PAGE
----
Sack up, you slagging pixies. We’re back.
It’s been a hot minute since I’ve visited Darrow’s worlds – I needed some recovery time after Morning Star broke my heart and shat all over the pieces. I just hadn’t been emotionally ready for a reread. So I went into Iron Gold a little blind which was nice in some ways and not so nice in others. The book also starts suuuper slow but once it finally gathers momentum and starts running, it goes full Juggernaut, barreling through walls and people and your happiness.
I’m not going to catch us all up on the events of the Red Rising saga because if you haven’t read them, my recap would be time not spent reading them. Go. Shoo. Pick them up and prepare to have your world SHOOK. Man I wish I could read them for the first time again.
Iron Gold picks up ten years after the events of Morning Star. The Sovereign has fallen but she was only ever one woman and humanity numbers in the tens if not hundreds of billions, spread far across the solar system. The new demokracy is trying to make a better system, they really are, but it always comes down to people and people are corruptible and sometimes they just plain suck. The goal is to defeat the Ash Lord and fix shit, generally. Venus is still in bad hands and the Rim is plotting revenge (this is where not having reread the books lost me, I couldn’t remember the particular moment this plot hinges on). Darrow is largely viewed as a warmonger and Mustang’s leadership hangs on by a thread – and his story is the least interesting of the bunch. Even Sevro gets a little stale.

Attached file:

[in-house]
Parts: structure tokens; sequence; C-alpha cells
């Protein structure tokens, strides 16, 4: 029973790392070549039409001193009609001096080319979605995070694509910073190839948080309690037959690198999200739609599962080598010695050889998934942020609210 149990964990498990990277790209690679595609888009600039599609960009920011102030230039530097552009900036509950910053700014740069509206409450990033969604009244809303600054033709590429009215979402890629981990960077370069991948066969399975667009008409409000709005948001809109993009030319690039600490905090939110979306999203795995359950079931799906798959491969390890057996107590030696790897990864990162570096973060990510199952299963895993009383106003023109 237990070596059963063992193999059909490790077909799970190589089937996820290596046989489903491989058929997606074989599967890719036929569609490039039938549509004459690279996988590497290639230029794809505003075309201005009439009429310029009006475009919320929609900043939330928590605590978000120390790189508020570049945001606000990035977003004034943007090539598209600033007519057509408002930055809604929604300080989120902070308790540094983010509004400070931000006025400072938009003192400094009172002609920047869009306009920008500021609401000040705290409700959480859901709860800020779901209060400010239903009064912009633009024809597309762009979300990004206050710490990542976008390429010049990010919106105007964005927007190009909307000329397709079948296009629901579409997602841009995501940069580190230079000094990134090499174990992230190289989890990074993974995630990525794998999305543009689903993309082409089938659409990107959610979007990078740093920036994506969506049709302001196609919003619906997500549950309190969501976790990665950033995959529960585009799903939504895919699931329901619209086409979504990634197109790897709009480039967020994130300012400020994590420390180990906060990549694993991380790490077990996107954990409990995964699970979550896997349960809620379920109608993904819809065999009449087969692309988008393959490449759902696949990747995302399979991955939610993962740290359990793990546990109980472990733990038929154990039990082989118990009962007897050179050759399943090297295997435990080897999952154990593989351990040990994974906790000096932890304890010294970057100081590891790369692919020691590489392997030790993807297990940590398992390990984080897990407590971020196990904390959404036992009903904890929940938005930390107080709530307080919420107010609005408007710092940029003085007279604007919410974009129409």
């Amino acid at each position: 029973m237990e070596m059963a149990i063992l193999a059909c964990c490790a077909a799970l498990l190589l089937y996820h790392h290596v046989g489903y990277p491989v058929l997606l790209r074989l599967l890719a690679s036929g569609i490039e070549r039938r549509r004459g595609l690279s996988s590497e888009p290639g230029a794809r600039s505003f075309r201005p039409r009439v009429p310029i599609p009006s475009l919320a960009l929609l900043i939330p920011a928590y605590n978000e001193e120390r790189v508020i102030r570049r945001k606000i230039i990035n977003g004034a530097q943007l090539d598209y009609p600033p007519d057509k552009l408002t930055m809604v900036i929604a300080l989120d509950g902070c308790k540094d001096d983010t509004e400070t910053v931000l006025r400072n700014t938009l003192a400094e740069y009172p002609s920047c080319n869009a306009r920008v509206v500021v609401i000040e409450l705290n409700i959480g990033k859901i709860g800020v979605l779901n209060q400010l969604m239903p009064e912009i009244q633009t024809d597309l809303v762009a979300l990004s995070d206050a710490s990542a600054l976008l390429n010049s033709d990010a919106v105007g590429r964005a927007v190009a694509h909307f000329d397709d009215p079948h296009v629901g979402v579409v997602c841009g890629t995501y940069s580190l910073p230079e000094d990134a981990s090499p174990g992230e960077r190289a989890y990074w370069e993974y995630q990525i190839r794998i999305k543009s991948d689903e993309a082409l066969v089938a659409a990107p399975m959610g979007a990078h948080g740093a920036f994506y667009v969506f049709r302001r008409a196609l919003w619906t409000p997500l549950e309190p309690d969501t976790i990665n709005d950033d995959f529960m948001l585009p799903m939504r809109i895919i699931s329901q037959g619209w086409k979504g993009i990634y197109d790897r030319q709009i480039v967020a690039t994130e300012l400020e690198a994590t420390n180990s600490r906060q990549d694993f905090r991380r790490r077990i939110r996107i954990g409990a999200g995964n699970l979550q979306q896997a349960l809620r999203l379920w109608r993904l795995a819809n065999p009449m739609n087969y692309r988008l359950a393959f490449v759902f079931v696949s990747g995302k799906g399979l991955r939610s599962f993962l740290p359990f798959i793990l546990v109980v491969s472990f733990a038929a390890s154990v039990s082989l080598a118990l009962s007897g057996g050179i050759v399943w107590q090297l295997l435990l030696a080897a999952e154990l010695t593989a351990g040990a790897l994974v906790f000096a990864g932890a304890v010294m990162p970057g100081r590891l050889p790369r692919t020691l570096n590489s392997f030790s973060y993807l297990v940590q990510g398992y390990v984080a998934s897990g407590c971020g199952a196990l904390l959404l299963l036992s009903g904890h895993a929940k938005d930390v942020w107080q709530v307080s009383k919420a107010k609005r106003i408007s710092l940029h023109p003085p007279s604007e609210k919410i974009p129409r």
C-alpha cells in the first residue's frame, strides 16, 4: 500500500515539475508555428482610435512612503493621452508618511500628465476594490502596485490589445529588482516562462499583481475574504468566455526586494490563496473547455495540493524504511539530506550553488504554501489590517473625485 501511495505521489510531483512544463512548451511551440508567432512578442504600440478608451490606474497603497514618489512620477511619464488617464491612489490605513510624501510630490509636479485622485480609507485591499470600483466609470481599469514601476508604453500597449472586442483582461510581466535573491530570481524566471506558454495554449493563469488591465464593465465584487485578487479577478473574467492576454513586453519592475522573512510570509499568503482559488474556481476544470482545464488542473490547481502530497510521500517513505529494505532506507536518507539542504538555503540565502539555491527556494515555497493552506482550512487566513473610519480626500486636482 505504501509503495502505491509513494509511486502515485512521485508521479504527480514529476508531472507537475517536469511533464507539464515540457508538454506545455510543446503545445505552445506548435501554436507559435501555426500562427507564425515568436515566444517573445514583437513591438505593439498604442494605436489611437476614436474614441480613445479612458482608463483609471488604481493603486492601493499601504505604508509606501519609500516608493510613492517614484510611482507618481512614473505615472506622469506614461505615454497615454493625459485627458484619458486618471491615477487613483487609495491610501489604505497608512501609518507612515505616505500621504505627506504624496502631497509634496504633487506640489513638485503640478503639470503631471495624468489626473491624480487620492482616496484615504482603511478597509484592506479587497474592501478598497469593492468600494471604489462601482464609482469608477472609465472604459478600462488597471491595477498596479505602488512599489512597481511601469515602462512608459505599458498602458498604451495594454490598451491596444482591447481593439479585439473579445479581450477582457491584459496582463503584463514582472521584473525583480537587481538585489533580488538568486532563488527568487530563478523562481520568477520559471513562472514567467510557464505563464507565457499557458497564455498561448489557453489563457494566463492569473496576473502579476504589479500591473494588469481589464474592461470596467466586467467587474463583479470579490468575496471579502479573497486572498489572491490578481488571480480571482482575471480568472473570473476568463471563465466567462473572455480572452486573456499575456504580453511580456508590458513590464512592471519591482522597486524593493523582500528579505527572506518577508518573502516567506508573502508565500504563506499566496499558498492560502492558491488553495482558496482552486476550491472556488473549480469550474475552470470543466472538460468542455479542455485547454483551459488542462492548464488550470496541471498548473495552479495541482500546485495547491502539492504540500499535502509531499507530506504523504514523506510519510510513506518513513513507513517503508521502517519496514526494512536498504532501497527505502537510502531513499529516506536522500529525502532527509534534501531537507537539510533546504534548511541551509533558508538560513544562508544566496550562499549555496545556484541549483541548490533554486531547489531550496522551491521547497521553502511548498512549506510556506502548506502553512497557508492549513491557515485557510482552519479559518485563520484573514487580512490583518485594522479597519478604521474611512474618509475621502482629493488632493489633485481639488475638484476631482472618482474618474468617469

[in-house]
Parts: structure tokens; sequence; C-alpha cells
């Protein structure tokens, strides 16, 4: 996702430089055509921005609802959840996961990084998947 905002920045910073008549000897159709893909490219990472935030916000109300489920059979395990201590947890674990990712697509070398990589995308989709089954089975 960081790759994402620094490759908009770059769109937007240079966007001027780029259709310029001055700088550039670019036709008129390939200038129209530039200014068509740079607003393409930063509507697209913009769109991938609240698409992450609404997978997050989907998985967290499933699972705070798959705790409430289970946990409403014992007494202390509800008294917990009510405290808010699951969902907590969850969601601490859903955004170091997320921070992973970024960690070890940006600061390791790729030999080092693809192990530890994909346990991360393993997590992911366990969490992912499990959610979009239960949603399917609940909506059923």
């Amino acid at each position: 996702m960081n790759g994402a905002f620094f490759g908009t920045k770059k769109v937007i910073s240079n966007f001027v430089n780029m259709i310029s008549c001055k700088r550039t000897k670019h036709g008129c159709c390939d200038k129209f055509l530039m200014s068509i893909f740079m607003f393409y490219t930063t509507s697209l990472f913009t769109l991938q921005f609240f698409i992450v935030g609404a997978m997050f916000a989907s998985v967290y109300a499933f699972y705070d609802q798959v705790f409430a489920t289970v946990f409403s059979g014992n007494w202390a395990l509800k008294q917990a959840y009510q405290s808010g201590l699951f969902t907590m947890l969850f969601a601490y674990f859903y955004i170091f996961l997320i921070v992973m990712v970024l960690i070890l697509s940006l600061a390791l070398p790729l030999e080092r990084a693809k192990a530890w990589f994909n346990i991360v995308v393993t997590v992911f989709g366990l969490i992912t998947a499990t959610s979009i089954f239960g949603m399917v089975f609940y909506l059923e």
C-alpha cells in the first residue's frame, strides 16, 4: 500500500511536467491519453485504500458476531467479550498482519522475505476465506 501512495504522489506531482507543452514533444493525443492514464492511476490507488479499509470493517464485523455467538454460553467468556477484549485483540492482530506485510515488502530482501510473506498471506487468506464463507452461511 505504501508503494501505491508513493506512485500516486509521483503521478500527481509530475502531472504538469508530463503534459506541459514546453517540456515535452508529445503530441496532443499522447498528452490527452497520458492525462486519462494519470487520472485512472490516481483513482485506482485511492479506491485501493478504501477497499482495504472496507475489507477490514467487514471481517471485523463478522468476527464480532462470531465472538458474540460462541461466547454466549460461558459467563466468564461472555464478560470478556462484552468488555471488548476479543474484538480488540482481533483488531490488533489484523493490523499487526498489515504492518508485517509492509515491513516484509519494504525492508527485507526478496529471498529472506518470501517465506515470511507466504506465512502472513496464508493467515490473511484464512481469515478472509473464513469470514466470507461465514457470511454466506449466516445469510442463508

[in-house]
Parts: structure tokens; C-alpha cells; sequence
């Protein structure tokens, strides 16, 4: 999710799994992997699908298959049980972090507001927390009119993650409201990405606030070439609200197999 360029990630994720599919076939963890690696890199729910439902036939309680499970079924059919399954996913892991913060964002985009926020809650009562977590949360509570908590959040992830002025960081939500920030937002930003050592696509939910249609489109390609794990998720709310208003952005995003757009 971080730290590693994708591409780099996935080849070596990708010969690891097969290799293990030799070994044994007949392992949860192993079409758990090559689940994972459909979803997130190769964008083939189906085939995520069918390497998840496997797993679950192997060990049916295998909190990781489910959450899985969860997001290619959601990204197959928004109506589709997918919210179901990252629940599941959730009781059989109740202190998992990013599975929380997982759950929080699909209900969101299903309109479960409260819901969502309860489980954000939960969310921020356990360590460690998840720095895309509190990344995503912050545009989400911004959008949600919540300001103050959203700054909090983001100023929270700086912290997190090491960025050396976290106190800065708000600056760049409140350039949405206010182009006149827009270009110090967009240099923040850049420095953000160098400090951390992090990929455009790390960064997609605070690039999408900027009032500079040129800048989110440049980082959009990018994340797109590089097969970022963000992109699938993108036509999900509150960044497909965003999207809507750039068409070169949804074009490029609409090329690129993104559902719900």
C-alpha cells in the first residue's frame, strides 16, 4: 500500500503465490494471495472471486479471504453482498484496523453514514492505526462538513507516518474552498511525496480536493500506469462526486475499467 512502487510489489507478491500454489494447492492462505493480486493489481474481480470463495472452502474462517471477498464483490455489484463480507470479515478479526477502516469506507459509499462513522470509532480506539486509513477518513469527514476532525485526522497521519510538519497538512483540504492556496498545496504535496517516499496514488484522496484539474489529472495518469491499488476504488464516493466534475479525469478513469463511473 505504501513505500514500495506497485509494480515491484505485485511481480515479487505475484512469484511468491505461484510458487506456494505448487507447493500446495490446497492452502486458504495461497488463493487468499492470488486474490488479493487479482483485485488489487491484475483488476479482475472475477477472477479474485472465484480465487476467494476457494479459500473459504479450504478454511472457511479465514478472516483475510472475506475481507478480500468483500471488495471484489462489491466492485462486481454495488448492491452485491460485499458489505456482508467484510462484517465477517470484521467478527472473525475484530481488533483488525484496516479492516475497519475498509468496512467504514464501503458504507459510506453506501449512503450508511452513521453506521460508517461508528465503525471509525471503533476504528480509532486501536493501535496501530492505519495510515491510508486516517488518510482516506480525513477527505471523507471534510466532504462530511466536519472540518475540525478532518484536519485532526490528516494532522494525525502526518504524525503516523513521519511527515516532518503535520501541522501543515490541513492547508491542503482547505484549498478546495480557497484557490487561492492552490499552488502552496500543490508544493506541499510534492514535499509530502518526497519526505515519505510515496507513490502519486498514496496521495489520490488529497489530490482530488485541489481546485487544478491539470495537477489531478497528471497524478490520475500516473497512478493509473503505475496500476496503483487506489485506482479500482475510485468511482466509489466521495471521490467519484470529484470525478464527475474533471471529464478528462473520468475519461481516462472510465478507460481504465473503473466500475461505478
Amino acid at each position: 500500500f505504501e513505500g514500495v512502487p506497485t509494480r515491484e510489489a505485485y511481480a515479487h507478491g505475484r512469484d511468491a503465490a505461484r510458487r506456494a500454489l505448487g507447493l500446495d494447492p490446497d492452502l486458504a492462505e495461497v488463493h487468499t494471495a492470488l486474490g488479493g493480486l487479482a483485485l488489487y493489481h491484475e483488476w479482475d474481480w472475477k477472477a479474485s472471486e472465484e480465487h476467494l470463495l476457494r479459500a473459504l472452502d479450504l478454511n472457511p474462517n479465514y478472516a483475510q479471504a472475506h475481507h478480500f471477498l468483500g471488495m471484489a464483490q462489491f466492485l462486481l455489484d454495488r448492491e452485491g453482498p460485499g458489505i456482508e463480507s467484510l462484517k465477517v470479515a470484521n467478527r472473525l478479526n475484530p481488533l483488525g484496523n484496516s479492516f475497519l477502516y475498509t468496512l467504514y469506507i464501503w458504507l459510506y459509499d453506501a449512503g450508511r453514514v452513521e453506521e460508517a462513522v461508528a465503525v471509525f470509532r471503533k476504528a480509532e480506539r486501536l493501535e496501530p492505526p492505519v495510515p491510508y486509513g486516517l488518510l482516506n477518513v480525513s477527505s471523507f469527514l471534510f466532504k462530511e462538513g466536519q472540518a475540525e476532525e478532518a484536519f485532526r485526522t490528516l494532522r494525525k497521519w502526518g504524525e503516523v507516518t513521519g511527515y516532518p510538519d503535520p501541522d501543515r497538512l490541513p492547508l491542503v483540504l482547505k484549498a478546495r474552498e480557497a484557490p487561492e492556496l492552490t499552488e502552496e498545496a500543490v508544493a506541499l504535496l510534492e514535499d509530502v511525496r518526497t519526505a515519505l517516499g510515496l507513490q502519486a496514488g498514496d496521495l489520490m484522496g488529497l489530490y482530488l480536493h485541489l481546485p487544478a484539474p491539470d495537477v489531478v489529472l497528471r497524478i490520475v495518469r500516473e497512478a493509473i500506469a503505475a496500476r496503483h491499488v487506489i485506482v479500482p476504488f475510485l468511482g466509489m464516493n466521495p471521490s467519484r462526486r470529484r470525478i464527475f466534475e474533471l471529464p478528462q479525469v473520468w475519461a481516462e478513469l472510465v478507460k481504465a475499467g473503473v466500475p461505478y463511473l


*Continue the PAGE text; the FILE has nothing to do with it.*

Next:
But Brown has smartly realized that we spent enough time getting to know his original players and broadens his world. In addition to Darrow, we get first-person chapters from three other characters: Lysander, a Gold and grandson of the old Sovereign; Ephriam, a Gray, a disillusioned ex-Son turned antiquities thief; and Lyria, a low Red, “rescued” from the mines of Mars to fight for survival in overcrowded refugee camps on the surface. It is an excellent device that adds so much more dimensions to the worlds and characters Brown has built. Through new eyes, Mustang feels like a person instead of an ideal. It’s great.
If you liked the first three, this one will not disappoint. It will take a while to really get into it, just be forewarned. But ooooh man am I pumped to be back.